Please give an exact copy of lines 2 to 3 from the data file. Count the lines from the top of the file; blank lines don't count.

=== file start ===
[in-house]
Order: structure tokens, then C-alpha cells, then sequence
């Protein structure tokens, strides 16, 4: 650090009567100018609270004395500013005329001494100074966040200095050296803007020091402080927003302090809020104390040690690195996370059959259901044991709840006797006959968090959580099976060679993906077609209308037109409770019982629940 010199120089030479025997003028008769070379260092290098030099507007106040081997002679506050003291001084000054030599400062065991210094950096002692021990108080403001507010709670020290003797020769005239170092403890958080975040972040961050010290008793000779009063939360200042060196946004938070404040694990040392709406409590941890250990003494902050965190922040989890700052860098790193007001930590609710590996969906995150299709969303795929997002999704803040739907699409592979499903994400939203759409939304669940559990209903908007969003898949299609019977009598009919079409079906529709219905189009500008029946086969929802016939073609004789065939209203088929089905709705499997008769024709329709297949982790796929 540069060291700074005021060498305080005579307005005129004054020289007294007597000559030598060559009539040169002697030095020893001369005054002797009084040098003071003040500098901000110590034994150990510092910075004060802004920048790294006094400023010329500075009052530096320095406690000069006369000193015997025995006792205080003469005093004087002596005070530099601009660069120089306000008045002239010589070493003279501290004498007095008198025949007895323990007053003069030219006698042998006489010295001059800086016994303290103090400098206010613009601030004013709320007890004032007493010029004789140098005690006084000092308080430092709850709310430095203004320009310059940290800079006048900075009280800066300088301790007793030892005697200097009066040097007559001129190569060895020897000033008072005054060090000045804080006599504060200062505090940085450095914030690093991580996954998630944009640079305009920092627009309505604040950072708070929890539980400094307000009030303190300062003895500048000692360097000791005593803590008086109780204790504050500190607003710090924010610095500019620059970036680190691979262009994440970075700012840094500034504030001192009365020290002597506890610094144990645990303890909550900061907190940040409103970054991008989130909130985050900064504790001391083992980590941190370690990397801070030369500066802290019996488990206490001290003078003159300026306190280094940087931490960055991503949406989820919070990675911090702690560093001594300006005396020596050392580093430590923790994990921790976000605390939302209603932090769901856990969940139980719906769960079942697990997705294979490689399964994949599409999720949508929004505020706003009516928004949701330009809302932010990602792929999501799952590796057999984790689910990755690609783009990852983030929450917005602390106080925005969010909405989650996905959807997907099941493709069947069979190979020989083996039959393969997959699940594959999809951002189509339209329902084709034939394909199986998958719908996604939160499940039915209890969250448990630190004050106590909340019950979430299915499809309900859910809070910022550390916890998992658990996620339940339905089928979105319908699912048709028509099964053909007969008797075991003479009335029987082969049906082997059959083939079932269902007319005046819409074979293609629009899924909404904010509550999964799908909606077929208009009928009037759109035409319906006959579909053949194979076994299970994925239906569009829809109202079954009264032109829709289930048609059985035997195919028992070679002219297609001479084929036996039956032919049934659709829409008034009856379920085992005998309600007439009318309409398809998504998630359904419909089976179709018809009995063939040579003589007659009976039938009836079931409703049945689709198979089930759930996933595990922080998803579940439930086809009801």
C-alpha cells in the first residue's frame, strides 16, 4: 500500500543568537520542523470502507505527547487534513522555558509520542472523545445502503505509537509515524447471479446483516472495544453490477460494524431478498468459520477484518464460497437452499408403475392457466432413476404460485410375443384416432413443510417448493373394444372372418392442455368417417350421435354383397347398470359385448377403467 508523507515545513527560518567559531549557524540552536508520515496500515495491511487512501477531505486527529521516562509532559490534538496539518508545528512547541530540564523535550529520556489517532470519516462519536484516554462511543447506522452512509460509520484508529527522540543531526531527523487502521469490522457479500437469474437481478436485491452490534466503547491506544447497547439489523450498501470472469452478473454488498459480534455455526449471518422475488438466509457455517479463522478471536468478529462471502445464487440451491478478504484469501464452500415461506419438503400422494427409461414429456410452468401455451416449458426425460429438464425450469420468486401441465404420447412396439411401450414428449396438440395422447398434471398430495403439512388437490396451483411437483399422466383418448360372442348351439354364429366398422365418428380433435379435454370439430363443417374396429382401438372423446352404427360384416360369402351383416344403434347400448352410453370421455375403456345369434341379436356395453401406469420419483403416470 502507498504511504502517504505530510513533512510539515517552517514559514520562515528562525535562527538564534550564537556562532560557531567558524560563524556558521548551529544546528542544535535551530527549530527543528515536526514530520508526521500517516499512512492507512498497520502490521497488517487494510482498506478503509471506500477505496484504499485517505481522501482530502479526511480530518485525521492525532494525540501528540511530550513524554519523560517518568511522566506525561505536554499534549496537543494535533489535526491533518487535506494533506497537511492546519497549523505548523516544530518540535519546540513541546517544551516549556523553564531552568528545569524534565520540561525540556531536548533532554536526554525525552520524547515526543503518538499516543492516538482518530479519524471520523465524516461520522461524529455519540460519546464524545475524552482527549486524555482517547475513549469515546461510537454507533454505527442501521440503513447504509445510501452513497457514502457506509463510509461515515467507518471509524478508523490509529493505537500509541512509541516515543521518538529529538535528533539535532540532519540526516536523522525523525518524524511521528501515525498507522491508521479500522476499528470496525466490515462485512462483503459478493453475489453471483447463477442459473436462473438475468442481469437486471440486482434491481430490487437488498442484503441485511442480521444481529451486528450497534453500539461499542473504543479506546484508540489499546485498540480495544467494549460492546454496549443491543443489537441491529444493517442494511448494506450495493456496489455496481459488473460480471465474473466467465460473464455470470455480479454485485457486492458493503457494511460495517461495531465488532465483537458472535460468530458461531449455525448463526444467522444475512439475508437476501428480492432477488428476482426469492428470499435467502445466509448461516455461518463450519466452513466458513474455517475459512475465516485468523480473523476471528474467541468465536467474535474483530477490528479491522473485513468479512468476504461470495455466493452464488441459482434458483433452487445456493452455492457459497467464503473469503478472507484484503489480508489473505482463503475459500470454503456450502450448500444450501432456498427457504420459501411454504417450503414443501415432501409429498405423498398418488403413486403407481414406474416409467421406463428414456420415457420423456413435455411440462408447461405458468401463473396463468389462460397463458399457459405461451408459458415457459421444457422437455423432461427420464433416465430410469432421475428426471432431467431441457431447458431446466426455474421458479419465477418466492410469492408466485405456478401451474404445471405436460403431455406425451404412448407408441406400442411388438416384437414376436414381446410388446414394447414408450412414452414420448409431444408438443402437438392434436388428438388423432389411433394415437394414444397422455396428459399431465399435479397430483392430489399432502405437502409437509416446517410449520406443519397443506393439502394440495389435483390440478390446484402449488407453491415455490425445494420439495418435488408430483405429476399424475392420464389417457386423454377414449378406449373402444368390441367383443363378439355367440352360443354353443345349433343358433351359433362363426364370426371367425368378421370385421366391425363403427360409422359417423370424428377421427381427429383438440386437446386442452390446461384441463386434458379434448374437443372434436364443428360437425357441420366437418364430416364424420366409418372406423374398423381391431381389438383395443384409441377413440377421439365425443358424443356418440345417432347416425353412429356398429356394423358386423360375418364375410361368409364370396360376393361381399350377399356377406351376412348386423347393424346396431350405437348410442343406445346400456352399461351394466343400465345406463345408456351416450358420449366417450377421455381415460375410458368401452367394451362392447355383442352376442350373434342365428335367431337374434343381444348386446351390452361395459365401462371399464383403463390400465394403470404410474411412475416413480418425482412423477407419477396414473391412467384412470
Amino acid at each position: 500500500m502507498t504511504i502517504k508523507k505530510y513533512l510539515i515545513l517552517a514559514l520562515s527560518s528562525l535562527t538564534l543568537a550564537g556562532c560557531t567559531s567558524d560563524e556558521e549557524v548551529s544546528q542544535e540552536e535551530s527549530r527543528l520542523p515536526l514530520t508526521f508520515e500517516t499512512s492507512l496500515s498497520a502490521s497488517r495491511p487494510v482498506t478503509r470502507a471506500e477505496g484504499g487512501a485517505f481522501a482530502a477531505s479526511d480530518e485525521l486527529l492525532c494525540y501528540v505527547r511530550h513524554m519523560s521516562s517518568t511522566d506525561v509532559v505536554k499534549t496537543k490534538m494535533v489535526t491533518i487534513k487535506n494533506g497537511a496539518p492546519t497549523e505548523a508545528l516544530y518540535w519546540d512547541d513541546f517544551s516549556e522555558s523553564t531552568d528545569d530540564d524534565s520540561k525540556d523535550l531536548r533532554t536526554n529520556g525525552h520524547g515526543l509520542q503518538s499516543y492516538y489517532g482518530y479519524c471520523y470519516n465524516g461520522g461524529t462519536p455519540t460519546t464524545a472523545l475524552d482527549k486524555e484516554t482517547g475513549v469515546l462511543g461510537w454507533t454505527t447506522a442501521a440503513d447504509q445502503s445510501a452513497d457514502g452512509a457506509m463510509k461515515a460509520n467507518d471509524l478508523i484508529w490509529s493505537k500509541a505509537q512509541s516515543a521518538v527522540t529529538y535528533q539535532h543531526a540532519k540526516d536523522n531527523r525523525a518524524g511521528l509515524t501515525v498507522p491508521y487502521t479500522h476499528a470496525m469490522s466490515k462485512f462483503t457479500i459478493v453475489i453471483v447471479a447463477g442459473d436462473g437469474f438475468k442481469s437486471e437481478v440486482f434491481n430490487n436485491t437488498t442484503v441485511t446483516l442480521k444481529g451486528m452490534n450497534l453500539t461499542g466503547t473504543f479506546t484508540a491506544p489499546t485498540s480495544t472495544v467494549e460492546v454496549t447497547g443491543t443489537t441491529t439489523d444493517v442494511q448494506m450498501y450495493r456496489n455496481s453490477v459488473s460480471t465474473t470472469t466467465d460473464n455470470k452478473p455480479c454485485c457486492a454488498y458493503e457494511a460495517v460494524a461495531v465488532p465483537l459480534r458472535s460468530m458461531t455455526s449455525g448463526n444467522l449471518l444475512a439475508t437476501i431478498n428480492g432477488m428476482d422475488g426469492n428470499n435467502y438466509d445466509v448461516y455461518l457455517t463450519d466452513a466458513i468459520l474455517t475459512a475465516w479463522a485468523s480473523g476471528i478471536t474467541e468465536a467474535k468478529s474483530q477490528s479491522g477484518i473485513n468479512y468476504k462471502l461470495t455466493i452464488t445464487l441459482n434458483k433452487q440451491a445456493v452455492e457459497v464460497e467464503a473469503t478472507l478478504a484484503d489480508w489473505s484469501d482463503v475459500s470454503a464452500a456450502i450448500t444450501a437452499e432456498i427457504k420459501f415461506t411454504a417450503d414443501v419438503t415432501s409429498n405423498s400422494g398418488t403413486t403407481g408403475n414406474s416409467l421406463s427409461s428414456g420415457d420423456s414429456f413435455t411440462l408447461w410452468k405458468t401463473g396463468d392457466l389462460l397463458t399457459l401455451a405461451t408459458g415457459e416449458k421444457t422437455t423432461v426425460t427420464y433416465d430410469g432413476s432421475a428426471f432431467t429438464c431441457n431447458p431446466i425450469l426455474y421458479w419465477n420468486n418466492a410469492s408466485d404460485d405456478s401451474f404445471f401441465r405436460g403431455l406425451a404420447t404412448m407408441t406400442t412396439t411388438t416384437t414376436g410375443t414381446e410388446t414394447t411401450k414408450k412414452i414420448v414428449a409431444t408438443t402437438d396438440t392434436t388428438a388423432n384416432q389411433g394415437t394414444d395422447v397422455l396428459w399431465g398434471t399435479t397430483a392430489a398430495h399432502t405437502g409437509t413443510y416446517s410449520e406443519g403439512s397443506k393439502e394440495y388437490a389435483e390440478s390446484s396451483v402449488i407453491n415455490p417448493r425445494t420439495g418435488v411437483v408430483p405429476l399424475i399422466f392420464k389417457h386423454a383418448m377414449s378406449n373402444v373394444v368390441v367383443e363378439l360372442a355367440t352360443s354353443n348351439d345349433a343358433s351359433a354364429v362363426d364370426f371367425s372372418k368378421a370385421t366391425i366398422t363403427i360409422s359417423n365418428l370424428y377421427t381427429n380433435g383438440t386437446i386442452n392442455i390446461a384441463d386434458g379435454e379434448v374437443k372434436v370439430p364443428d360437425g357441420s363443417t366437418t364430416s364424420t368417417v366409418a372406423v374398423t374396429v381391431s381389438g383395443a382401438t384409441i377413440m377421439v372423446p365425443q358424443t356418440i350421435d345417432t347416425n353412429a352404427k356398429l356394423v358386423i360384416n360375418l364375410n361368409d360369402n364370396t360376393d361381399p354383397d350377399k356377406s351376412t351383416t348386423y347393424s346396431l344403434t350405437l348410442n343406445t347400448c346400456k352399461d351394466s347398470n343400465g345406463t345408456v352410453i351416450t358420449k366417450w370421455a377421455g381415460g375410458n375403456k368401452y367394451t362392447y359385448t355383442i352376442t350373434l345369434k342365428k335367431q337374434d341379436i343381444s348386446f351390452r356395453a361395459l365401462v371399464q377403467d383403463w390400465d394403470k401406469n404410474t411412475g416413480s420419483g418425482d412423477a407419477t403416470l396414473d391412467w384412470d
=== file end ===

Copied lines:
Order: structure tokens, then C-alpha cells, then sequence
């Protein structure tokens, strides 16, 4: 650090009567100018609270004395500013005329001494100074966040200095050296803007020091402080927003302090809020104390040690690195996370059959259901044991709840006797006959968090959580099976060679993906077609209308037109409770019982629940 010199120089030479025997003028008769070379260092290098030099507007106040081997002679506050003291001084000054030599400062065991210094950096002692021990108080403001507010709670020290003797020769005239170092403890958080975040972040961050010290008793000779009063939360200042060196946004938070404040694990040392709406409590941890250990003494902050965190922040989890700052860098790193007001930590609710590996969906995150299709969303795929997002999704803040739907699409592979499903994400939203759409939304669940559990209903908007969003898949299609019977009598009919079409079906529709219905189009500008029946086969929802016939073609004789065939209203088929089905709705499997008769024709329709297949982790796929 540069060291700074005021060498305080005579307005005129004054020289007294007597000559030598060559009539040169002697030095020893001369005054002797009084040098003071003040500098901000110590034994150990510092910075004060802004920048790294006094400023010329500075009052530096320095406690000069006369000193015997025995006792205080003469005093004087002596005070530099601009660069120089306000008045002239010589070493003279501290004498007095008198025949007895323990007053003069030219006698042998006489010295001059800086016994303290103090400098206010613009601030004013709320007890004032007493010029004789140098005690006084000092308080430092709850709310430095203004320009310059940290800079006048900075009280800066300088301790007793030892005697200097009066040097007559001129190569060895020897000033008072005054060090000045804080006599504060200062505090940085450095914030690093991580996954998630944009640079305009920092627009309505604040950072708070929890539980400094307000009030303190300062003895500048000692360097000791005593803590008086109780204790504050500190607003710090924010610095500019620059970036680190691979262009994440970075700012840094500034504030001192009365020290002597506890610094144990645990303890909550900061907190940040409103970054991008989130909130985050900064504790001391083992980590941190370690990397801070030369500066802290019996488990206490001290003078003159300026306190280094940087931490960055991503949406989820919070990675911090702690560093001594300006005396020596050392580093430590923790994990921790976000605390939302209603932090769901856990969940139980719906769960079942697990997705294979490689399964994949599409999720949508929004505020706003009516928004949701330009809302932010990602792929999501799952590796057999984790689910990755690609783009990852983030929450917005602390106080925005969010909405989650996905959807997907099941493709069947069979190979020989083996039959393969997959699940594959999809951002189509339209329902084709034939394909199986998958719908996604939160499940039915209890969250448990630190004050106590909340019950979430299915499809309900859910809070910022550390916890998992658990996620339940339905089928979105319908699912048709028509099964053909007969008797075991003479009335029987082969049906082997059959083939079932269902007319005046819409074979293609629009899924909404904010509550999964799908909606077929208009009928009037759109035409319906006959579909053949194979076994299970994925239906569009829809109202079954009264032109829709289930048609059985035997195919028992070679002219297609001479084929036996039956032919049934659709829409008034009856379920085992005998309600007439009318309409398809998504998630359904419909089976179709018809009995063939040579003589007659009976039938009836079931409703049945689709198979089930759930996933595990922080998803579940439930086809009801």